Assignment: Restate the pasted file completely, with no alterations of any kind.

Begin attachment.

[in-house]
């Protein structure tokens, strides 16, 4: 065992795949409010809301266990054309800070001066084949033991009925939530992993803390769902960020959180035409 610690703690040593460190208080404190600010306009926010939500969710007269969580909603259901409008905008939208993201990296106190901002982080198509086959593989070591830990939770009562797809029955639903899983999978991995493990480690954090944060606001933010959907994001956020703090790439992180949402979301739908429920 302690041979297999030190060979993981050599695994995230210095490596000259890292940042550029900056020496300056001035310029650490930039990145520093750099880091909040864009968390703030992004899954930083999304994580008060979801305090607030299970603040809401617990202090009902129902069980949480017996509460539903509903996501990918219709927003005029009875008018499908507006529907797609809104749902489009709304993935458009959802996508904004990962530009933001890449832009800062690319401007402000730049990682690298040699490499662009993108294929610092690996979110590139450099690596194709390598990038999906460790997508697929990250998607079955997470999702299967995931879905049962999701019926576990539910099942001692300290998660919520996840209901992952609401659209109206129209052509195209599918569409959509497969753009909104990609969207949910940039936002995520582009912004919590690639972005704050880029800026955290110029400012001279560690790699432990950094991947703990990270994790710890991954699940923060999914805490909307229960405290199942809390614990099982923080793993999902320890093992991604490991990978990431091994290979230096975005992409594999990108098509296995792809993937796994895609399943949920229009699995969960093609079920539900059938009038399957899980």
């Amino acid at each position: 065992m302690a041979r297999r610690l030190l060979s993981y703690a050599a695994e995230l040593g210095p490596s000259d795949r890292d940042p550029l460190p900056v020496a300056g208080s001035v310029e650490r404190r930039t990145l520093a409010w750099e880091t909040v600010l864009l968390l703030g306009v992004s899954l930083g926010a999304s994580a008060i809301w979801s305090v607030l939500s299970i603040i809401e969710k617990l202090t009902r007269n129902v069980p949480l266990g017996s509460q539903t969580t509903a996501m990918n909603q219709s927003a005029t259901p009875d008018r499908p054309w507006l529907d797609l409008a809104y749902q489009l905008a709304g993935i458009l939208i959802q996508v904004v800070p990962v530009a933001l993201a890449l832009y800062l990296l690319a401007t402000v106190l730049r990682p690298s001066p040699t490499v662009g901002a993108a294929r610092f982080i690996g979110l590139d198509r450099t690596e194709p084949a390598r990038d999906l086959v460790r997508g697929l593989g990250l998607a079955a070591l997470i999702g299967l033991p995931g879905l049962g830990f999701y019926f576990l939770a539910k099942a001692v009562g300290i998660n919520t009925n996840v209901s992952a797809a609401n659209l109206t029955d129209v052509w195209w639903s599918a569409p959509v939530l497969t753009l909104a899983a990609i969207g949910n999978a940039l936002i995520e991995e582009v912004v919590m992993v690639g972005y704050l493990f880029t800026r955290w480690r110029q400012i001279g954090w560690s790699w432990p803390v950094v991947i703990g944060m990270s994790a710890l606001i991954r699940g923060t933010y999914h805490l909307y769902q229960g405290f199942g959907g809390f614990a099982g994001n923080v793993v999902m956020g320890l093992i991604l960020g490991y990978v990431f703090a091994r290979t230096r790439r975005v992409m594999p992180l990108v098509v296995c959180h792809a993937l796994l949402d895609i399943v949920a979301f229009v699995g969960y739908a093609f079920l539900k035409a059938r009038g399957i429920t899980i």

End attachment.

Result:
[in-house]
């Protein structure tokens, strides 16, 4: 065992795949409010809301266990054309800070001066084949033991009925939530992993803390769902960020959180035409 610690703690040593460190208080404190600010306009926010939500969710007269969580909603259901409008905008939208993201990296106190901002982080198509086959593989070591830990939770009562797809029955639903899983999978991995493990480690954090944060606001933010959907994001956020703090790439992180949402979301739908429920 302690041979297999030190060979993981050599695994995230210095490596000259890292940042550029900056020496300056001035310029650490930039990145520093750099880091909040864009968390703030992004899954930083999304994580008060979801305090607030299970603040809401617990202090009902129902069980949480017996509460539903509903996501990918219709927003005029009875008018499908507006529907797609809104749902489009709304993935458009959802996508904004990962530009933001890449832009800062690319401007402000730049990682690298040699490499662009993108294929610092690996979110590139450099690596194709390598990038999906460790997508697929990250998607079955997470999702299967995931879905049962999701019926576990539910099942001692300290998660919520996840209901992952609401659209109206129209052509195209599918569409959509497969753009909104990609969207949910940039936002995520582009912004919590690639972005704050880029800026955290110029400012001279560690790699432990950094991947703990990270994790710890991954699940923060999914805490909307229960405290199942809390614990099982923080793993999902320890093992991604490991990978990431091994290979230096975005992409594999990108098509296995792809993937796994895609399943949920229009699995969960093609079920539900059938009038399957899980």
């Amino acid at each position: 065992m302690a041979r297999r610690l030190l060979s993981y703690a050599a695994e995230l040593g210095p490596s000259d795949r890292d940042p550029l460190p900056v020496a300056g208080s001035v310029e650490r404190r930039t990145l520093a409010w750099e880091t909040v600010l864009l968390l703030g306009v992004s899954l930083g926010a999304s994580a008060i809301w979801s305090v607030l939500s299970i603040i809401e969710k617990l202090t009902r007269n129902v069980p949480l266990g017996s509460q539903t969580t509903a996501m990918n909603q219709s927003a005029t259901p009875d008018r499908p054309w507006l529907d797609l409008a809104y749902q489009l905008a709304g993935i458009l939208i959802q996508v904004v800070p990962v530009a933001l993201a890449l832009y800062l990296l690319a401007t402000v106190l730049r990682p690298s001066p040699t490499v662009g901002a993108a294929r610092f982080i690996g979110l590139d198509r450099t690596e194709p084949a390598r990038d999906l086959v460790r997508g697929l593989g990250l998607a079955a070591l997470i999702g299967l033991p995931g879905l049962g830990f999701y019926f576990l939770a539910k099942a001692v009562g300290i998660n919520t009925n996840v209901s992952a797809a609401n659209l109206t029955d129209v052509w195209w639903s599918a569409p959509v939530l497969t753009l909104a899983a990609i969207g949910n999978a940039l936002i995520e991995e582009v912004v919590m992993v690639g972005y704050l493990f880029t800026r955290w480690r110029q400012i001279g954090w560690s790699w432990p803390v950094v991947i703990g944060m990270s994790a710890l606001i991954r699940g923060t933010y999914h805490l909307y769902q229960g405290f199942g959907g809390f614990a099982g994001n923080v793993v999902m956020g320890l093992i991604l960020g490991y990978v990431f703090a091994r290979t230096r790439r975005v992409m594999p992180l990108v098509v296995c959180h792809a993937l796994l949402d895609i399943v949920a979301f229009v699995g969960y739908a093609f079920l539900k035409a059938r009038g399957i429920t899980i």